You may have heard about it.
That buying experiences is better than buying things.
The scientific discovery that possessions do not make you happier does sound plausible.
But why is that?
And how come purchasing experiences does play a contributing role in the pursuit of happiness?
Until recently, only advertisers cared about how you spent your money.
Since the early 2000s, researchers have started to look at what sort of purchases make people happier.
1. Here’s why you can’t get no satisfaction…
Like Mick Jagger sang about his frustration with the booming commercialism of the modern world, where the radio broadcasts “useless information” and a man in a TV ad tells him:
“how white my shirts can be – but he can’t be a man ’cause he doesn’t smoke the same cigarettes as me.”
…Retail therapy is a drug
The average American household contains 300,000 items, from cars to paperclips, and they keep it topped up with $1,200 worth of retail spending every month.
Considering this you may be inclined to think that one would already have enough possessions to be happy. To the contrary, often it feels like we’ll never have enough stuff to be satisfied.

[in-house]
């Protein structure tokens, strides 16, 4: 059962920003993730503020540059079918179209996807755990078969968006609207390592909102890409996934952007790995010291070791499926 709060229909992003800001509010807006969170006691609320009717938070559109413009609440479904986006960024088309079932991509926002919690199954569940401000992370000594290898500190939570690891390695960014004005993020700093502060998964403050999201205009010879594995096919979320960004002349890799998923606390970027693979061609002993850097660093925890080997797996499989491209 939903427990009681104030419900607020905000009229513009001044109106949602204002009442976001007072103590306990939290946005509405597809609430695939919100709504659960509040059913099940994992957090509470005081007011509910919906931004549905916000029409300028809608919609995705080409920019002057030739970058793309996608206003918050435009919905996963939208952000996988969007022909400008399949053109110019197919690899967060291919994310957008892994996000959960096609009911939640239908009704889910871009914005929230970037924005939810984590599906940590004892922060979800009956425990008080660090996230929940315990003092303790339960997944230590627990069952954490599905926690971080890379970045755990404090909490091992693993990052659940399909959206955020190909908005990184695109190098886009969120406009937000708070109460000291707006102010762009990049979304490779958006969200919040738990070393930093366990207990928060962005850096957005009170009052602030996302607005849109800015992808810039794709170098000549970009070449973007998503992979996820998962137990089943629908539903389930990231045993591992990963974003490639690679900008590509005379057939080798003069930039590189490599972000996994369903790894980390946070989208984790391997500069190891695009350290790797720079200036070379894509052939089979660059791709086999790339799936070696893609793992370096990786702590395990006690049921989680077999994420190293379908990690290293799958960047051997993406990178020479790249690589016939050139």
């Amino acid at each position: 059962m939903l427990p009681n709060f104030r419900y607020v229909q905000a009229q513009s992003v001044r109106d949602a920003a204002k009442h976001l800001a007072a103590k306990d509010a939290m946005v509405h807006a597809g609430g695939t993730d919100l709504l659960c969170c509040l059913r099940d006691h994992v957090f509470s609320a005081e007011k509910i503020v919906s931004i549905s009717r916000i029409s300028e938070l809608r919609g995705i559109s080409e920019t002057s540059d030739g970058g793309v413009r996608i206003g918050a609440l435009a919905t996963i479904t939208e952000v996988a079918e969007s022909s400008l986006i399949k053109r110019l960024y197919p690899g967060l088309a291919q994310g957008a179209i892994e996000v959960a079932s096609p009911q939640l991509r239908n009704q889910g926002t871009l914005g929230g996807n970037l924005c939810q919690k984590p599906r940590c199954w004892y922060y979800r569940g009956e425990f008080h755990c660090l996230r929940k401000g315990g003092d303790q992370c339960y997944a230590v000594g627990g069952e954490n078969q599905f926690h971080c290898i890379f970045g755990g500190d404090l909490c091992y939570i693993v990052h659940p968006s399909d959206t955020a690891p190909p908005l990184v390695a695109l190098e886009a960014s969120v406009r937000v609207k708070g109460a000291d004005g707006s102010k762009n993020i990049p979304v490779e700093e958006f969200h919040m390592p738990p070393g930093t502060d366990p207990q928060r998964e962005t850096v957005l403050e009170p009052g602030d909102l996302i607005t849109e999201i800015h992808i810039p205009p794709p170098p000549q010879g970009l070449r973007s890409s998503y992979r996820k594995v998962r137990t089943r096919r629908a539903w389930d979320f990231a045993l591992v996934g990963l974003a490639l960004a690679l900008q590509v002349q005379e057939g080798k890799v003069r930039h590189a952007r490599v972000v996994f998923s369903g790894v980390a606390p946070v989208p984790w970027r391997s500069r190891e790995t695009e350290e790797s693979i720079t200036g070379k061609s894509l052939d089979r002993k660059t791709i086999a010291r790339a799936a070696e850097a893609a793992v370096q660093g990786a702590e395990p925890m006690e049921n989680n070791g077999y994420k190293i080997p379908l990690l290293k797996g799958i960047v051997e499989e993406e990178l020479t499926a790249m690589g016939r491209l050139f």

And the quest for more continues. ‘When will it be enough?’ you wonder.
Is, “Treat yourself to a little retail therapy”, sound advice?
Is shopping really cheaper than a psychiatrist? No cure wanted, no help desired.
Shopping for the fun of it may evolve from a harmless form of recreational escapism to an addiction.
As such it is a drug for the mildly disgruntled, the burdened, the polite, the over-worked, the shushed, the underwhelmed.
To do or to have? That’s the question
To get the most out of your hard earned money, in terms of happiness, should you buy kite surfing or salsa dancing lessons, cheese making courses?
Or does buying iPads, fashionable clothes and trendy home decoration items from the brochures bring the most satisfaction?
We think that material possessions will yield us the most in terms of ((long-term) satisfaction but the contrary seems to be the case.
Psychological research indicates that spending money on experiences – travel, eating out, hobbies – improves mood dramatically, whereas spending money on physical possessions has no effect.
There’s the old joke that, “Whoever says money can’t buy happiness doesn’t know where to shop”. Actually, as research shows, it’s more like
“Whoever says money can’t buy happiness doesn’t know HOW to shop”.
2. Hedonic adaptation or, The new normal
It seems counterintuitive, but you’ll get more pleasure from a one-time-only experience than a possession that will last forever.
However much you like your new sofa, you’ll cease to pay attention to it after a few days, Psychology Today points out. The situation becomes ‘the new normal’ – this is called hedonic adaptation.